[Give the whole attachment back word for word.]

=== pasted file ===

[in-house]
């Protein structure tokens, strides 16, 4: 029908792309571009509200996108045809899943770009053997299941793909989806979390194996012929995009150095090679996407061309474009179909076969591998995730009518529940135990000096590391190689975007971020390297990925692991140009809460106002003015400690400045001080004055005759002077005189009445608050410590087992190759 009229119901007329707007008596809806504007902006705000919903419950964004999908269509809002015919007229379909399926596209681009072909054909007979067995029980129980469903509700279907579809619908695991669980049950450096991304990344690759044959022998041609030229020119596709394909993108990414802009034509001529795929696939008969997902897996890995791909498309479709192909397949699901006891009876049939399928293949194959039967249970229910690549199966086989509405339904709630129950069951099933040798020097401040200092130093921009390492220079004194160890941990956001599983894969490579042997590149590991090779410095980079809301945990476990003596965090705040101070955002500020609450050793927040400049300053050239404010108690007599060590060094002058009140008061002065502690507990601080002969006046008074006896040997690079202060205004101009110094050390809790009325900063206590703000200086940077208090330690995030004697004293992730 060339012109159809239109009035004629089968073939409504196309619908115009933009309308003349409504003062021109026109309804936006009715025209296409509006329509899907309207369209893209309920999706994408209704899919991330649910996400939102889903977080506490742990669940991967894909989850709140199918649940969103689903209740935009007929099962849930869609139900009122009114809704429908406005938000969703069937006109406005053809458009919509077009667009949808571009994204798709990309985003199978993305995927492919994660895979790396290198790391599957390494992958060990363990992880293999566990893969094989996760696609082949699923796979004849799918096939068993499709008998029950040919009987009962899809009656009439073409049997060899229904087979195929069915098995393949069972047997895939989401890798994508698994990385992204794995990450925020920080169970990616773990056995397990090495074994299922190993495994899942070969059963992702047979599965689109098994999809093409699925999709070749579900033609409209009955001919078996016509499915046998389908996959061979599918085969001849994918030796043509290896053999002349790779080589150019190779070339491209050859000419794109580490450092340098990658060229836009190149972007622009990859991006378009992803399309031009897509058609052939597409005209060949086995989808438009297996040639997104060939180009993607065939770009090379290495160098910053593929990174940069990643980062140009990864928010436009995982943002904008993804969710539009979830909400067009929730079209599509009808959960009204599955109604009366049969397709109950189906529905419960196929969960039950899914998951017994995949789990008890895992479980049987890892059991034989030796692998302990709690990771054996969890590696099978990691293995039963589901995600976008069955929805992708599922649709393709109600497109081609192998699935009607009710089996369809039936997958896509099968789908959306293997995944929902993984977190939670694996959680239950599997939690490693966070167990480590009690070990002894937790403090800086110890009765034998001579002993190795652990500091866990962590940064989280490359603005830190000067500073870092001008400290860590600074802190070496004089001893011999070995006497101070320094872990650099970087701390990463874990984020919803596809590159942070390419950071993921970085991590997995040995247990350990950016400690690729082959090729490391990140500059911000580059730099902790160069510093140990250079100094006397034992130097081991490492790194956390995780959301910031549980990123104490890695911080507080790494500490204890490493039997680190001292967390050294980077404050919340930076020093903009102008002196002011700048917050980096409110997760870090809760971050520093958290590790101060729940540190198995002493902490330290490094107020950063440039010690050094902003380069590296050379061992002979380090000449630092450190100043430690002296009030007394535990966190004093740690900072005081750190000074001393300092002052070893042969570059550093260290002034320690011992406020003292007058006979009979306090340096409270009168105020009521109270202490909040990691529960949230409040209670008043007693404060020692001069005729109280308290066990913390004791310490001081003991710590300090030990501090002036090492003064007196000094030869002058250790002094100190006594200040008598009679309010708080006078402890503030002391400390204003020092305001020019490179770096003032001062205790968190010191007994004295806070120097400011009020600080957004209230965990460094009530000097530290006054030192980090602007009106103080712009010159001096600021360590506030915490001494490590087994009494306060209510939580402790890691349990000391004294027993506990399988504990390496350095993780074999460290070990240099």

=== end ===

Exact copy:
[in-house]
């Protein structure tokens, strides 16, 4: 029908792309571009509200996108045809899943770009053997299941793909989806979390194996012929995009150095090679996407061309474009179909076969591998995730009518529940135990000096590391190689975007971020390297990925692991140009809460106002003015400690400045001080004055005759002077005189009445608050410590087992190759 009229119901007329707007008596809806504007902006705000919903419950964004999908269509809002015919007229379909399926596209681009072909054909007979067995029980129980469903509700279907579809619908695991669980049950450096991304990344690759044959022998041609030229020119596709394909993108990414802009034509001529795929696939008969997902897996890995791909498309479709192909397949699901006891009876049939399928293949194959039967249970229910690549199966086989509405339904709630129950069951099933040798020097401040200092130093921009390492220079004194160890941990956001599983894969490579042997590149590991090779410095980079809301945990476990003596965090705040101070955002500020609450050793927040400049300053050239404010108690007599060590060094002058009140008061002065502690507990601080002969006046008074006896040997690079202060205004101009110094050390809790009325900063206590703000200086940077208090330690995030004697004293992730 060339012109159809239109009035004629089968073939409504196309619908115009933009309308003349409504003062021109026109309804936006009715025209296409509006329509899907309207369209893209309920999706994408209704899919991330649910996400939102889903977080506490742990669940991967894909989850709140199918649940969103689903209740935009007929099962849930869609139900009122009114809704429908406005938000969703069937006109406005053809458009919509077009667009949808571009994204798709990309985003199978993305995927492919994660895979790396290198790391599957390494992958060990363990992880293999566990893969094989996760696609082949699923796979004849799918096939068993499709008998029950040919009987009962899809009656009439073409049997060899229904087979195929069915098995393949069972047997895939989401890798994508698994990385992204794995990450925020920080169970990616773990056995397990090495074994299922190993495994899942070969059963992702047979599965689109098994999809093409699925999709070749579900033609409209009955001919078996016509499915046998389908996959061979599918085969001849994918030796043509290896053999002349790779080589150019190779070339491209050859000419794109580490450092340098990658060229836009190149972007622009990859991006378009992803399309031009897509058609052939597409005209060949086995989808438009297996040639997104060939180009993607065939770009090379290495160098910053593929990174940069990643980062140009990864928010436009995982943002904008993804969710539009979830909400067009929730079209599509009808959960009204599955109604009366049969397709109950189906529905419960196929969960039950899914998951017994995949789990008890895992479980049987890892059991034989030796692998302990709690990771054996969890590696099978990691293995039963589901995600976008069955929805992708599922649709393709109600497109081609192998699935009607009710089996369809039936997958896509099968789908959306293997995944929902993984977190939670694996959680239950599997939690490693966070167990480590009690070990002894937790403090800086110890009765034998001579002993190795652990500091866990962590940064989280490359603005830190000067500073870092001008400290860590600074802190070496004089001893011999070995006497101070320094872990650099970087701390990463874990984020919803596809590159942070390419950071993921970085991590997995040995247990350990950016400690690729082959090729490391990140500059911000580059730099902790160069510093140990250079100094006397034992130097081991490492790194956390995780959301910031549980990123104490890695911080507080790494500490204890490493039997680190001292967390050294980077404050919340930076020093903009102008002196002011700048917050980096409110997760870090809760971050520093958290590790101060729940540190198995002493902490330290490094107020950063440039010690050094902003380069590296050379061992002979380090000449630092450190100043430690002296009030007394535990966190004093740690900072005081750190000074001393300092002052070893042969570059550093260290002034320690011992406020003292007058006979009979306090340096409270009168105020009521109270202490909040990691529960949230409040209670008043007693404060020692001069005729109280308290066990913390004791310490001081003991710590300090030990501090002036090492003064007196000094030869002058250790002094100190006594200040008598009679309010708080006078402890503030002391400390204003020092305001020019490179770096003032001062205790968190010191007994004295806070120097400011009020600080957004209230965990460094009530000097530290006054030192980090602007009106103080712009010159001096600021360590506030915490001494490590087994009494306060209510939580402790890691349990000391004294027993506990399988504990390496350095993780074999460290070990240099």